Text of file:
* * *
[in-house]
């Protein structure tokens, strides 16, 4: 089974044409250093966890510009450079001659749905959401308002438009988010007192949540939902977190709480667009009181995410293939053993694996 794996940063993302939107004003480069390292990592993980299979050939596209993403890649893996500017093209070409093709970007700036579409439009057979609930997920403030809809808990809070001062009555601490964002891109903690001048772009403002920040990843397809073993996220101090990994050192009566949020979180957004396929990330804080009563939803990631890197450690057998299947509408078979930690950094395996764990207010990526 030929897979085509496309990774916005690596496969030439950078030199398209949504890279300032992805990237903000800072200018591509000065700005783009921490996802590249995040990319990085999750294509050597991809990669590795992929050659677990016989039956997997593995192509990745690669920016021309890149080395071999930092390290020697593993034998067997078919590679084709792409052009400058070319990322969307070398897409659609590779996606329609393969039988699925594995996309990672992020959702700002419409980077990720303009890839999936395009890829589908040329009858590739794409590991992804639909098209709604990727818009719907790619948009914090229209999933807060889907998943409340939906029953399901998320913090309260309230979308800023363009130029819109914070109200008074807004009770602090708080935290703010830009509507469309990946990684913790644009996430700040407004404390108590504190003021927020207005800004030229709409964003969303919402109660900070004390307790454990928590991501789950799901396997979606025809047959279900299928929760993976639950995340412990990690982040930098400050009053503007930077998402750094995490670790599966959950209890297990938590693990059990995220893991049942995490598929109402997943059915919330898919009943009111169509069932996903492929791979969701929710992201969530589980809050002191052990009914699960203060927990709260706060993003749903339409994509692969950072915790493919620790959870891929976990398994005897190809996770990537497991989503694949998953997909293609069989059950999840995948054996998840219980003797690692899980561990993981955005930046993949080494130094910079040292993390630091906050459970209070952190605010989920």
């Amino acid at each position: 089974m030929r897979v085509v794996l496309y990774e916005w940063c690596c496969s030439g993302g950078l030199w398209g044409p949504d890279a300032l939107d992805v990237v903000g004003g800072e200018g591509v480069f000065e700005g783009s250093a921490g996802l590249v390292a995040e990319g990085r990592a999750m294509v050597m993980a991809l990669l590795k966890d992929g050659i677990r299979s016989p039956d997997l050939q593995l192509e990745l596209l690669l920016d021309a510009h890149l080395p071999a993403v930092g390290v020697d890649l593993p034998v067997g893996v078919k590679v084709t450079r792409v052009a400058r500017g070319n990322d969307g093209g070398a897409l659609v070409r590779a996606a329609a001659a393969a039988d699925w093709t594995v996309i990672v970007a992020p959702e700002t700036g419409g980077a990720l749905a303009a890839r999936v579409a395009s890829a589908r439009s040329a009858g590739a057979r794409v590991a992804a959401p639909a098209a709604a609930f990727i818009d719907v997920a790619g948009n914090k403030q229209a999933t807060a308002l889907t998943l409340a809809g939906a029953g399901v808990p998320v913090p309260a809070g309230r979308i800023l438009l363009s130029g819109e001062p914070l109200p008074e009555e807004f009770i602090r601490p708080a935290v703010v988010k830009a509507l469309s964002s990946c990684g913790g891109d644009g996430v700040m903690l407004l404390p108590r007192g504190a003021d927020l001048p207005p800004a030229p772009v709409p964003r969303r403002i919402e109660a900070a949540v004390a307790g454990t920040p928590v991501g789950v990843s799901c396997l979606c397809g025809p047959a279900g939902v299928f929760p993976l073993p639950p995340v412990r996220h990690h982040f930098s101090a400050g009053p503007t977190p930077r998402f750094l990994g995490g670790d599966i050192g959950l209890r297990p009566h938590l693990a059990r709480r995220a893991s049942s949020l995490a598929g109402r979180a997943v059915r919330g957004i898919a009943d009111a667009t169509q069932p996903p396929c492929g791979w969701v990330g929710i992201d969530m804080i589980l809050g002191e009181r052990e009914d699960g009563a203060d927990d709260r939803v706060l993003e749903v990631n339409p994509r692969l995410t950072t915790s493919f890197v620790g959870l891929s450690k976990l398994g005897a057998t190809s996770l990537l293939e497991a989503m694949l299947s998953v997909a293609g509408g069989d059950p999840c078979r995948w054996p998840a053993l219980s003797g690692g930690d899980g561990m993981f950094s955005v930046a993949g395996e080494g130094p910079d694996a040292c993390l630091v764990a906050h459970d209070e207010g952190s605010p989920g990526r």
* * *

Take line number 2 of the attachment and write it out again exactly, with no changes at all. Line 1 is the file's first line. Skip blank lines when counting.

């Protein structure tokens, strides 16, 4: 089974044409250093966890510009450079001659749905959401308002438009988010007192949540939902977190709480667009009181995410293939053993694996 794996940063993302939107004003480069390292990592993980299979050939596209993403890649893996500017093209070409093709970007700036579409439009057979609930997920403030809809808990809070001062009555601490964002891109903690001048772009403002920040990843397809073993996220101090990994050192009566949020979180957004396929990330804080009563939803990631890197450690057998299947509408078979930690950094395996764990207010990526 030929897979085509496309990774916005690596496969030439950078030199398209949504890279300032992805990237903000800072200018591509000065700005783009921490996802590249995040990319990085999750294509050597991809990669590795992929050659677990016989039956997997593995192509990745690669920016021309890149080395071999930092390290020697593993034998067997078919590679084709792409052009400058070319990322969307070398897409659609590779996606329609393969039988699925594995996309990672992020959702700002419409980077990720303009890839999936395009890829589908040329009858590739794409590991992804639909098209709604990727818009719907790619948009914090229209999933807060889907998943409340939906029953399901998320913090309260309230979308800023363009130029819109914070109200008074807004009770602090708080935290703010830009509507469309990946990684913790644009996430700040407004404390108590504190003021927020207005800004030229709409964003969303919402109660900070004390307790454990928590991501789950799901396997979606025809047959279900299928929760993976639950995340412990990690982040930098400050009053503007930077998402750094995490670790599966959950209890297990938590693990059990995220893991049942995490598929109402997943059915919330898919009943009111169509069932996903492929791979969701929710992201969530589980809050002191052990009914699960203060927990709260706060993003749903339409994509692969950072915790493919620790959870891929976990398994005897190809996770990537497991989503694949998953997909293609069989059950999840995948054996998840219980003797690692899980561990993981955005930046993949080494130094910079040292993390630091906050459970209070952190605010989920």